9. A modulator according to claim 8, characterized in that said modulator further comprises an attenuator (VA) responsive to an attenuation control signal (CNTA), and further responsive to the central output of said power divider (PD), for providing an output signal to said input 0 of said Butler matrix (BM).
10. A Doppler VOR system having an antenna array, comprising:
switching means for switching a modulated message signal between antennas of said antenna array;
filter means for performing a blending function in order that said switching of the modulated message signal between the antennas of the antenna array is gradual and wherein the filter means comprises at least one amplitude modulator capable of modulating a message signal with a periodic signal having a modulation index greater than 100% (percent) to generate the modulated message signal; and
a control logic unit for controlling said switching means and said filter means by providing to each antenna a corresponding time fraction of the modulated message signal.
The present invention relates to a feeding method and device, particularly for a Doppler VOR system, to a modulator suitable for the same and to a Doppler VOR system.
Many systems, among which civil and military navaid systems (TACAN, VOR, . . . ), radar systems and so on, require radio signal transmission with a moving radiation pattern (generally in a periodic fashion), very often the transmission rotating around about an axis.
Up to some decades ago, such motion effect was obtained by physically moving the transmission antenna. This technique posed a problem for the reliability and accuracy of such systems.
As soon as the electronic technology made it possible, such systems were slowly replaced with more modern systems in which the motion of the radiation pattern was simulated through an antenna array fed with electrical signals having phase and/or amplitude variable with time in a suitable relation with each other. In such systems it is therefore necessary to provide antennas with feeding devices capable of generating electrical signals having the suitable characteristics. This often involves the need for switching the same electrical signal from one antenna to another as it occurs e.g. in Doppler VOR systems. It is well known that, in order to obtain a perfect simulation of the motion, such switching must be gradual.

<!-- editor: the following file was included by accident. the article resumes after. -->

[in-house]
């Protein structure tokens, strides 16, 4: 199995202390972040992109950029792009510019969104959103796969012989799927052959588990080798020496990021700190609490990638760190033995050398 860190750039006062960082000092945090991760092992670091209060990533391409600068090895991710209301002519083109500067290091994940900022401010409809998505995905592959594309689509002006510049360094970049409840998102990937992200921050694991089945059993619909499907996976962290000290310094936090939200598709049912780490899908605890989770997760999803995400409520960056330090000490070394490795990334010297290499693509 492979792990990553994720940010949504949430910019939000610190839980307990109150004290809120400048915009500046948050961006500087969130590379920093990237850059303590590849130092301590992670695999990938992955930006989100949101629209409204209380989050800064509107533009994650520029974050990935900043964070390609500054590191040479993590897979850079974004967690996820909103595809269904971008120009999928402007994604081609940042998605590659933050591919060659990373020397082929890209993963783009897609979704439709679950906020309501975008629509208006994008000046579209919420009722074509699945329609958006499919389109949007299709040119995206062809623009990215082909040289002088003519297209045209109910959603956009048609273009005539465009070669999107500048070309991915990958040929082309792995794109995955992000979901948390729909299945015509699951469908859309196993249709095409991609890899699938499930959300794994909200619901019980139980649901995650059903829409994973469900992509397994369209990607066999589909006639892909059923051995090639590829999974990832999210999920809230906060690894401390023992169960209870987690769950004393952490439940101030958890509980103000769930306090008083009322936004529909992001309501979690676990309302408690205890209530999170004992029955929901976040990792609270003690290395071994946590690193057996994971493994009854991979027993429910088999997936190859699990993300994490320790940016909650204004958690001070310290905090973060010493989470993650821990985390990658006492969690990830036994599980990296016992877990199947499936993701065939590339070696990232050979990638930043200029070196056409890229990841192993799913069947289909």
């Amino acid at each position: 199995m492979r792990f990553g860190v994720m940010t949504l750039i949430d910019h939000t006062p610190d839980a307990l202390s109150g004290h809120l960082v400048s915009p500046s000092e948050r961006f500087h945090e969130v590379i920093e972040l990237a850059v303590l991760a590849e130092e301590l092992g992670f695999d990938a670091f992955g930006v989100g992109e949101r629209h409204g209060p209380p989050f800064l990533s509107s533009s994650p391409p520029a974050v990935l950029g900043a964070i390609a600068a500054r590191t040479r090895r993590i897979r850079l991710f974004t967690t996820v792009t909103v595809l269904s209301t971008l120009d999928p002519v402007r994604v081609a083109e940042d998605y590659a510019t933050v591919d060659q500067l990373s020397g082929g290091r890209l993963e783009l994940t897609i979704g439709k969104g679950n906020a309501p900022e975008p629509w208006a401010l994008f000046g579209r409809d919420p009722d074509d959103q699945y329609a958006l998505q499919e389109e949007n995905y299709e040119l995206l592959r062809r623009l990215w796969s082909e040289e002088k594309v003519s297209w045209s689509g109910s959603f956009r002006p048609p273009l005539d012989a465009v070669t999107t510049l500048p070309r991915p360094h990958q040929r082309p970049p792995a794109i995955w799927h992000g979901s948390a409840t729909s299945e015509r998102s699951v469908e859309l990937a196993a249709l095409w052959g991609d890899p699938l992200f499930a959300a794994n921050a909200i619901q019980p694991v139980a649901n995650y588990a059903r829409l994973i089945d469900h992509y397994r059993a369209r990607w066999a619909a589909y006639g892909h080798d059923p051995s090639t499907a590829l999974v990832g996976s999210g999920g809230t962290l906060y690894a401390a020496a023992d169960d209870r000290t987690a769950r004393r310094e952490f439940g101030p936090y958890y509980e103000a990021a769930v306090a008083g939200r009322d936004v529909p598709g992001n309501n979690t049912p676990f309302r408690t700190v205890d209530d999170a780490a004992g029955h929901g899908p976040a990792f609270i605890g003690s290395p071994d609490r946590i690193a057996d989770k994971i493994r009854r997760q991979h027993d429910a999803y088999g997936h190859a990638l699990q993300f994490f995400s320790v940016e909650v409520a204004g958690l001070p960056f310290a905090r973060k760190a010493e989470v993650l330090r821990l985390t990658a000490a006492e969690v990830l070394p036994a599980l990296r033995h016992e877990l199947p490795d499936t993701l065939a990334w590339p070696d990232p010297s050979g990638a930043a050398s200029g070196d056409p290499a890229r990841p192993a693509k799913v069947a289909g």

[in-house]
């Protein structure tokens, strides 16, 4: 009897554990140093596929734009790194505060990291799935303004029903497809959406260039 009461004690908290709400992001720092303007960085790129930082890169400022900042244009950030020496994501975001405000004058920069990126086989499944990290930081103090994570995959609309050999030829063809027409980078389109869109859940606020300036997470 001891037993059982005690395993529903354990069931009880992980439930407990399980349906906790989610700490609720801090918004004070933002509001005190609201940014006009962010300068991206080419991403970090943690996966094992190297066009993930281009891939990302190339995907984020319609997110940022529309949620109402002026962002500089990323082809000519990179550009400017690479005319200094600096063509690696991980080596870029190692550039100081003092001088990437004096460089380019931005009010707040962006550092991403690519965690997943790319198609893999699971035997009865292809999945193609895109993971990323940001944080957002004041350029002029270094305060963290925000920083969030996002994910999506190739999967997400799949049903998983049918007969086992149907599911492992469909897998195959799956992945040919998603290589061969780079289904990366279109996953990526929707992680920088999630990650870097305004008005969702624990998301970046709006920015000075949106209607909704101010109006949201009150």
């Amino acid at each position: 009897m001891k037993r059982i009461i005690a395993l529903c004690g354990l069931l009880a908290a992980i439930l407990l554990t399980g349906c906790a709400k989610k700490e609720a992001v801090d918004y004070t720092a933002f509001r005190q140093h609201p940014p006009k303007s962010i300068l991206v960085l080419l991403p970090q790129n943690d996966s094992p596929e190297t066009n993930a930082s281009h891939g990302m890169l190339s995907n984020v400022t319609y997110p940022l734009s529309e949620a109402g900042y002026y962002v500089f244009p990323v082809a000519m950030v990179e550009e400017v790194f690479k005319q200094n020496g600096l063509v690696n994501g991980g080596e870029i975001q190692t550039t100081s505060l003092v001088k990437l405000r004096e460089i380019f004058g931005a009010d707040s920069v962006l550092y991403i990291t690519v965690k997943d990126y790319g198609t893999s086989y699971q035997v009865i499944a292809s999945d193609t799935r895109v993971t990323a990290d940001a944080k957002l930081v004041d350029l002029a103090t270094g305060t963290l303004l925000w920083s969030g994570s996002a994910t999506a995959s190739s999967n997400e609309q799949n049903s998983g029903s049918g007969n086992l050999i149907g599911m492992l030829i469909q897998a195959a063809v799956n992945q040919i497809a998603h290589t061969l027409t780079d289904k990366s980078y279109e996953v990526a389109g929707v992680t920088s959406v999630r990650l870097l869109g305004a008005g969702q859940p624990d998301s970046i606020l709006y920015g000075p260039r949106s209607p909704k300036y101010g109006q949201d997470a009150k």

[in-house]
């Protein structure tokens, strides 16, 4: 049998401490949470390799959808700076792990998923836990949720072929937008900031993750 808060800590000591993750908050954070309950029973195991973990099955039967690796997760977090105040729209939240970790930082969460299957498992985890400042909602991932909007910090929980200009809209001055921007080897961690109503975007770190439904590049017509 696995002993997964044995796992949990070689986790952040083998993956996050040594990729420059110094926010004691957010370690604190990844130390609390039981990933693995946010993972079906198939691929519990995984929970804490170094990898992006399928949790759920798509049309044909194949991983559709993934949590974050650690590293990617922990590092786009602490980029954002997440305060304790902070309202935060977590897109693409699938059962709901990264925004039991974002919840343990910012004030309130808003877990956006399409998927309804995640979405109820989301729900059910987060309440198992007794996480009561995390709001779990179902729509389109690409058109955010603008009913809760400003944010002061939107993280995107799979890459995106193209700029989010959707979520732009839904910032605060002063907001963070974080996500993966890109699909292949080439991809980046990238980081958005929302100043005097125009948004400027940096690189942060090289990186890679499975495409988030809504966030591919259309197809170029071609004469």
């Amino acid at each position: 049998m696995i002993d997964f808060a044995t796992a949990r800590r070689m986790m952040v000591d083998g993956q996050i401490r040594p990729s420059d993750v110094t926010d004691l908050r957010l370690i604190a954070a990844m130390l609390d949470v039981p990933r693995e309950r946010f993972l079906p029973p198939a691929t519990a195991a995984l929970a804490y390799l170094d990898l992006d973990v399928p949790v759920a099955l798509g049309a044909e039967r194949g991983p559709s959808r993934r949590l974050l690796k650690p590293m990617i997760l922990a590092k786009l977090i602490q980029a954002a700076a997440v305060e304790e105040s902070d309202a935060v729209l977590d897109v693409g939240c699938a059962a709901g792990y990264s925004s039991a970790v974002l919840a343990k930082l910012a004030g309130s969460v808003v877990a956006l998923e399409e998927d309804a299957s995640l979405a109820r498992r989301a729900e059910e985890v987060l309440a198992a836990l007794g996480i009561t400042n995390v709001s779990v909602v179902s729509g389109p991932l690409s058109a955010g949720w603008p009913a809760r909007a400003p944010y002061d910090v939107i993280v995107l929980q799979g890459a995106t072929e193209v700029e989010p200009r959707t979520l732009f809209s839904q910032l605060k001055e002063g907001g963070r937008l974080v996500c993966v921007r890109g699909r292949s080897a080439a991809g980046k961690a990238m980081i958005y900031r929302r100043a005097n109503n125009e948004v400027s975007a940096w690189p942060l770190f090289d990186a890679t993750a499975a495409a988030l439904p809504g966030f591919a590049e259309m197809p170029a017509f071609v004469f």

In the course of the description reference will only be made to Doppler VOR systems for simplicity but, as already stated, the same problems can be encountered in other systems.
A VOR (Very high frequency OmniRange) system allows an aircraft equipped with a suitable receiver to be provided with bearing information relative to a ground beacon whose geographical position is known.
The VOR radiates in a frequency band (108-118 MHz) a signal whose quality largely depends upon the place in which the VOR is installed. In fact, the omnidirectional radiation is subject to distortion due to undesired reflections by objects.
For this reason, a conventional VOR is advantageously replaced with a Doppler VOR.
In a Doppler VOR system, a "reference" signal corresponding to a VHF carrier amplitude modulated by a sine wave having a frequency of 30 Hz is transmitted according to an omnidirectional pattern, and a "variable" signal corresponding to two sidebands at +/-9960 Hz of the VHF carrier frequency is modulated by a sine wave having a frequency of 30 Hz, according to a directional pattern carrying azimuth information. These two sidebands are emitted independently from each other through separated circuits. The omnidirectional pattern is radiated through a central antenna while the other pattern is obtained by rotating two antennas on a circle, positioned diametrally opposite from each other and each fed by one of the two sidebands at +/-9960 Hz of the carrier. The revolution frequency of these antennas is 30 Hz.
For practical reasons, as already mentioned, the physical rotation of the antennas which emit the two sidebands is simulated through the gradual switching of the D-VOR signal between the fixed antennas of a circular array in such a way as to simulate the progressive motion of the emitting point from one antenna to the next one. More specifically, one carries out, in general, the switching of a radiofrequency signal amplitude modulated in accordance with a suitable time function, called a blending function, which is able to attenuate the spurious modulations that are generated because of the discretization of the antennas themselves.
Several solutions for the emission of the two sidebands of the amplitude modulation of the VHF carrier exist at present; in particular the emission of only one sideband, of two sidebands alternately, and of two sidebands simultaneously over two antennas or two diametrically opposed antenna groups. The present invention can be applied to each of these solutions.